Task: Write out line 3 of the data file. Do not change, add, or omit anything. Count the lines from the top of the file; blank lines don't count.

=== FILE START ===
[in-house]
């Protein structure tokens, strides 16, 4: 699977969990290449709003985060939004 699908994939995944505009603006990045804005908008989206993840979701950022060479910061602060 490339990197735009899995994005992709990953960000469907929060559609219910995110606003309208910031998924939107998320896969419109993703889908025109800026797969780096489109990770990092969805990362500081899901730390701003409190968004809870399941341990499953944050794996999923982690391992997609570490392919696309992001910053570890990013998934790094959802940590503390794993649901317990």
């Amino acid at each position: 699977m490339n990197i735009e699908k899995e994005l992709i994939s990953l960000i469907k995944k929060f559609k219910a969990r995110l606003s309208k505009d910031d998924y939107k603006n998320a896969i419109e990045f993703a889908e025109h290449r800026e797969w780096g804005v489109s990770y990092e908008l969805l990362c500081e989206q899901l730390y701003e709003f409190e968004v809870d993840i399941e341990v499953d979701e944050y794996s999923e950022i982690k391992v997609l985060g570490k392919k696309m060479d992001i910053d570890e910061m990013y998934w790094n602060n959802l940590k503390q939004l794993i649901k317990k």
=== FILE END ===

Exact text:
């Amino acid at each position: 699977m490339n990197i735009e699908k899995e994005l992709i994939s990953l960000i469907k995944k929060f559609k219910a969990r995110l606003s309208k505009d910031d998924y939107k603006n998320a896969i419109e990045f993703a889908e025109h290449r800026e797969w780096g804005v489109s990770y990092e908008l969805l990362c500081e989206q899901l730390y701003e709003f409190e968004v809870d993840i399941e341990v499953d979701e944050y794996s999923e950022i982690k391992v997609l985060g570490k392919k696309m060479d992001i910053d570890e910061m990013y998934w790094n602060n959802l940590k503390q939004l794993i649901k317990k």